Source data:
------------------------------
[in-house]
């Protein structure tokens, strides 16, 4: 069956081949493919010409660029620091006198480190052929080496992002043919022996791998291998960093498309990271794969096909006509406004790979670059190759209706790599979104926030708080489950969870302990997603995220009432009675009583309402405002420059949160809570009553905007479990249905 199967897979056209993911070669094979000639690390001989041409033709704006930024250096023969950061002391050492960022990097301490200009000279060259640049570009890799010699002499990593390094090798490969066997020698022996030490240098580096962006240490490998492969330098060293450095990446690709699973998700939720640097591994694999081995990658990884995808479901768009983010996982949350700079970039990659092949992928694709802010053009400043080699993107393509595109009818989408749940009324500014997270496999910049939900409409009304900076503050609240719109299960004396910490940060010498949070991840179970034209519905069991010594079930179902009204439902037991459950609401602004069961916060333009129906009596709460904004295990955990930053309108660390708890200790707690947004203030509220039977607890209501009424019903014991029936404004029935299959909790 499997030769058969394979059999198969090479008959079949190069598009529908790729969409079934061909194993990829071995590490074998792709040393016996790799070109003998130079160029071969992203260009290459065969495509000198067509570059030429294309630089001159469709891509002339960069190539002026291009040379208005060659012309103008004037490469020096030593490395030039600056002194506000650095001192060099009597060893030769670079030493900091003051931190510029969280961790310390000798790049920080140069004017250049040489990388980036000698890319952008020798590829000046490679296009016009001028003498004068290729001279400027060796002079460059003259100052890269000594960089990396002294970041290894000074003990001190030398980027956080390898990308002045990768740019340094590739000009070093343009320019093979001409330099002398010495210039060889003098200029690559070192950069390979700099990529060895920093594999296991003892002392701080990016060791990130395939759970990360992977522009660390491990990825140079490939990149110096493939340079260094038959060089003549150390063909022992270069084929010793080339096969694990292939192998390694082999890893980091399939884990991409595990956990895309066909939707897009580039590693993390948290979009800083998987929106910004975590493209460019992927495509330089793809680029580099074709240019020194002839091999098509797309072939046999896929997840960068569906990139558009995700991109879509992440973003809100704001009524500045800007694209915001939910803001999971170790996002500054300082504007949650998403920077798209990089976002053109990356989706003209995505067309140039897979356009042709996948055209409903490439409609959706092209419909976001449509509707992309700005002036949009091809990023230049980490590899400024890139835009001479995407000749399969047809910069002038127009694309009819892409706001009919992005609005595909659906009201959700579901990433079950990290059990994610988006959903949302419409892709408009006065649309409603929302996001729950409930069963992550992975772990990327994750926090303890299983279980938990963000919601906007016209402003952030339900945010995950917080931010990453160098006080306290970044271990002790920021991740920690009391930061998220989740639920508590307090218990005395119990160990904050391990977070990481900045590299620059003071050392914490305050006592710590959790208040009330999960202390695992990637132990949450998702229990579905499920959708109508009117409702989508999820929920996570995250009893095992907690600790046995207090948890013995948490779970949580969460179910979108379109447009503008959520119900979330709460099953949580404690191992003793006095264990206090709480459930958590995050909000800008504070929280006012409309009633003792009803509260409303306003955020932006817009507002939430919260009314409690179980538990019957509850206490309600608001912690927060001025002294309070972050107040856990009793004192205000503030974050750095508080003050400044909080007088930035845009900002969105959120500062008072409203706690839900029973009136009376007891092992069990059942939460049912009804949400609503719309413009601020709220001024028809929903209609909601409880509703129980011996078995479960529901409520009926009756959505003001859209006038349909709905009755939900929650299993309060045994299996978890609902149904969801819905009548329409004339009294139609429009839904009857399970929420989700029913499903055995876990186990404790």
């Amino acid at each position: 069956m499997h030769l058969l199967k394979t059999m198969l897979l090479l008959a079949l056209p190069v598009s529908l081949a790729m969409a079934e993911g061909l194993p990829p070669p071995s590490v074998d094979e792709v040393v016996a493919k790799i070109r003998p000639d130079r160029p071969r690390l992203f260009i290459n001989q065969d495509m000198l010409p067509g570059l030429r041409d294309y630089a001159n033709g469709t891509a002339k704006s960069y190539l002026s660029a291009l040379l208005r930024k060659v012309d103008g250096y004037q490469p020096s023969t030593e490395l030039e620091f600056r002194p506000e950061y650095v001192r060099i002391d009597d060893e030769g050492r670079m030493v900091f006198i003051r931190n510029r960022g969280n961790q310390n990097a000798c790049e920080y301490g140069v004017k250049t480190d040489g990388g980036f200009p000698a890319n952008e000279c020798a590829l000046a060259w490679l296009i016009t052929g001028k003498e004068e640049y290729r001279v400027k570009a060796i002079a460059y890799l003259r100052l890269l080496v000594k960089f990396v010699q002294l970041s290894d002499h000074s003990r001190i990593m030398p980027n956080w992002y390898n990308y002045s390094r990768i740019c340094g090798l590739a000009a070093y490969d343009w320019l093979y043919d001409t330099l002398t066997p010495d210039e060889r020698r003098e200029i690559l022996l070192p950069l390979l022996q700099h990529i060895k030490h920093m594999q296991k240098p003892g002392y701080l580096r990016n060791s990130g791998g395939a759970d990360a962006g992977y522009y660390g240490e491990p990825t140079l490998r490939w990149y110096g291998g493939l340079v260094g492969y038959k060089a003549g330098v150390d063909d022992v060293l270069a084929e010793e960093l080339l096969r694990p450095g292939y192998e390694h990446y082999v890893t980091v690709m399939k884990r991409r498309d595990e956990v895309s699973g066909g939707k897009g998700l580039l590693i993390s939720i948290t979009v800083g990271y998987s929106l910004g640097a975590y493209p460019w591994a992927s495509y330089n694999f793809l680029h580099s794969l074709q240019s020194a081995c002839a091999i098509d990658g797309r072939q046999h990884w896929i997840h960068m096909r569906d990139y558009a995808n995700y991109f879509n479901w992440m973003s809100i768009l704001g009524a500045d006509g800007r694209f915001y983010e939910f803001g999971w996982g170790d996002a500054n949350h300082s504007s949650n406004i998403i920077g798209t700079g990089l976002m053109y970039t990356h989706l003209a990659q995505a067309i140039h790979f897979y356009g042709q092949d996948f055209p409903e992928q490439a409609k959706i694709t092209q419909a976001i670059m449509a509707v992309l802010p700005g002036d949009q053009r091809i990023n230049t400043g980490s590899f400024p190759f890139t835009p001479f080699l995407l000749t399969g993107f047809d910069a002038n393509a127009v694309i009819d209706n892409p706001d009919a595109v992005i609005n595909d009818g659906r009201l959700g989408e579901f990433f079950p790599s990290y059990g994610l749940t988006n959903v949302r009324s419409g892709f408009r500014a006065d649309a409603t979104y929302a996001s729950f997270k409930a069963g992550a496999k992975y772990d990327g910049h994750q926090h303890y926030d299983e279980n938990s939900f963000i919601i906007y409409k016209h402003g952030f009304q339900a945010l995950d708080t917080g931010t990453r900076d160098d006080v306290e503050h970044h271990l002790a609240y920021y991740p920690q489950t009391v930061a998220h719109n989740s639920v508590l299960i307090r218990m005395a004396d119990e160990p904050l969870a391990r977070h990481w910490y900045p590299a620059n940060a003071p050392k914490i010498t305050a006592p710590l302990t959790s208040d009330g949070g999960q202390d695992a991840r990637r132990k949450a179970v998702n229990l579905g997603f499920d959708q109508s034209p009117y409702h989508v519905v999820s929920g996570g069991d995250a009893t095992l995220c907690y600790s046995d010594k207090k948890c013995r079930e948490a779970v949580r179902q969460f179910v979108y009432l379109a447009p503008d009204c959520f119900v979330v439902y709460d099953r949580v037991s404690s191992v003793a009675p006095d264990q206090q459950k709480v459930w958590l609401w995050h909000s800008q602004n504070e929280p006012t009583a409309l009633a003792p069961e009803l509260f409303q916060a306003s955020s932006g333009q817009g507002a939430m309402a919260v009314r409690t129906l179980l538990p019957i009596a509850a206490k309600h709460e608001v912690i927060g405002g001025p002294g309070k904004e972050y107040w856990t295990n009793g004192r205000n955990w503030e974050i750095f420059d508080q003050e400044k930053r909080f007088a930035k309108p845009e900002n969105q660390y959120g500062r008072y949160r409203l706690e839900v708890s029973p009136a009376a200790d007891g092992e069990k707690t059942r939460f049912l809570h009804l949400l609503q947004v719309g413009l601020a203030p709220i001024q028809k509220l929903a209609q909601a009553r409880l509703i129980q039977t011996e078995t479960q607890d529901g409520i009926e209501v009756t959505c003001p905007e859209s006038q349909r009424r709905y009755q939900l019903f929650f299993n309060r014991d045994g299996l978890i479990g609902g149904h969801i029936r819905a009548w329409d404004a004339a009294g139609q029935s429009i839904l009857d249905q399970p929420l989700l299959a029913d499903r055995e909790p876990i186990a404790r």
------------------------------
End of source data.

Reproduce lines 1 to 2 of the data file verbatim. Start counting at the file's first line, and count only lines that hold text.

[in-house]
């Protein structure tokens, strides 16, 4: 069956081949493919010409660029620091006198480190052929080496992002043919022996791998291998960093498309990271794969096909006509406004790979670059190759209706790599979104926030708080489950969870302990997603995220009432009675009583309402405002420059949160809570009553905007479990249905 199967897979056209993911070669094979000639690390001989041409033709704006930024250096023969950061002391050492960022990097301490200009000279060259640049570009890799010699002499990593390094090798490969066997020698022996030490240098580096962006240490490998492969330098060293450095990446690709699973998700939720640097591994694999081995990658990884995808479901768009983010996982949350700079970039990659092949992928694709802010053009400043080699993107393509595109009818989408749940009324500014997270496999910049939900409409009304900076503050609240719109299960004396910490940060010498949070991840179970034209519905069991010594079930179902009204439902037991459950609401602004069961916060333009129906009596709460904004295990955990930053309108660390708890200790707690947004203030509220039977607890209501009424019903014991029936404004029935299959909790 499997030769058969394979059999198969090479008959079949190069598009529908790729969409079934061909194993990829071995590490074998792709040393016996790799070109003998130079160029071969992203260009290459065969495509000198067509570059030429294309630089001159469709891509002339960069190539002026291009040379208005060659012309103008004037490469020096030593490395030039600056002194506000650095001192060099009597060893030769670079030493900091003051931190510029969280961790310390000798790049920080140069004017250049040489990388980036000698890319952008020798590829000046490679296009016009001028003498004068290729001279400027060796002079460059003259100052890269000594960089990396002294970041290894000074003990001190030398980027956080390898990308002045990768740019340094590739000009070093343009320019093979001409330099002398010495210039060889003098200029690559070192950069390979700099990529060895920093594999296991003892002392701080990016060791990130395939759970990360992977522009660390491990990825140079490939990149110096493939340079260094038959060089003549150390063909022992270069084929010793080339096969694990292939192998390694082999890893980091399939884990991409595990956990895309066909939707897009580039590693993390948290979009800083998987929106910004975590493209460019992927495509330089793809680029580099074709240019020194002839091999098509797309072939046999896929997840960068569906990139558009995700991109879509992440973003809100704001009524500045800007694209915001939910803001999971170790996002500054300082504007949650998403920077798209990089976002053109990356989706003209995505067309140039897979356009042709996948055209409903490439409609959706092209419909976001449509509707992309700005002036949009091809990023230049980490590899400024890139835009001479995407000749399969047809910069002038127009694309009819892409706001009919992005609005595909659906009201959700579901990433079950990290059990994610988006959903949302419409892709408009006065649309409603929302996001729950409930069963992550992975772990990327994750926090303890299983279980938990963000919601906007016209402003952030339900945010995950917080931010990453160098006080306290970044271990002790920021991740920690009391930061998220989740639920508590307090218990005395119990160990904050391990977070990481900045590299620059003071050392914490305050006592710590959790208040009330999960202390695992990637132990949450998702229990579905499920959708109508009117409702989508999820929920996570995250009893095992907690600790046995207090948890013995948490779970949580969460179910979108379109447009503008959520119900979330709460099953949580404690191992003793006095264990206090709480459930958590995050909000800008504070929280006012409309009633003792009803509260409303306003955020932006817009507002939430919260009314409690179980538990019957509850206490309600608001912690927060001025002294309070972050107040856990009793004192205000503030974050750095508080003050400044909080007088930035845009900002969105959120500062008072409203706690839900029973009136009376007891092992069990059942939460049912009804949400609503719309413009601020709220001024028809929903209609909601409880509703129980011996078995479960529901409520009926009756959505003001859209006038349909709905009755939900929650299993309060045994299996978890609902149904969801819905009548329409004339009294139609429009839904009857399970929420989700029913499903055995876990186990404790």